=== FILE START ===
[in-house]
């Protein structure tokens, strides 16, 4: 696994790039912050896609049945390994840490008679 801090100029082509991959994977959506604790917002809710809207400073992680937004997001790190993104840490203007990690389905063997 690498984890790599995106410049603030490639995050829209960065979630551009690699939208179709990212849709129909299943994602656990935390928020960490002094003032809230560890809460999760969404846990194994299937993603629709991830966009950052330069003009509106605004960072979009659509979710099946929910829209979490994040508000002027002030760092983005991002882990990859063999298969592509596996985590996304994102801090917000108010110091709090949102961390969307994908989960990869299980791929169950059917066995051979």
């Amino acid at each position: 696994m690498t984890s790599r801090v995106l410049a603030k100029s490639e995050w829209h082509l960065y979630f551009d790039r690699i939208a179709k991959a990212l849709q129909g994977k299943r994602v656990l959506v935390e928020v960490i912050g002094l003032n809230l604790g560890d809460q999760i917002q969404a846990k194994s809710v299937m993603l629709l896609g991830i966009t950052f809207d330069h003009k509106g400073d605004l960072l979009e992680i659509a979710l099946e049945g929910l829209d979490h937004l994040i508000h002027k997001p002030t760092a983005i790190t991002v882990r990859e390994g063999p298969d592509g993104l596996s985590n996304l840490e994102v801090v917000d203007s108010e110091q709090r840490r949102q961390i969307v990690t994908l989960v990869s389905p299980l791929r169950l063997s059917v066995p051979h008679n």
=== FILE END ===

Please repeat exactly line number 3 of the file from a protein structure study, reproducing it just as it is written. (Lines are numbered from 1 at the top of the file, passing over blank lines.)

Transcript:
């Amino acid at each position: 696994m690498t984890s790599r801090v995106l410049a603030k100029s490639e995050w829209h082509l960065y979630f551009d790039r690699i939208a179709k991959a990212l849709q129909g994977k299943r994602v656990l959506v935390e928020v960490i912050g002094l003032n809230l604790g560890d809460q999760i917002q969404a846990k194994s809710v299937m993603l629709l896609g991830i966009t950052f809207d330069h003009k509106g400073d605004l960072l979009e992680i659509a979710l099946e049945g929910l829209d979490h937004l994040i508000h002027k997001p002030t760092a983005i790190t991002v882990r990859e390994g063999p298969d592509g993104l596996s985590n996304l840490e994102v801090v917000d203007s108010e110091q709090r840490r949102q961390i969307v990690t994908l989960v990869s389905p299980l791929r169950l063997s059917v066995p051979h008679n």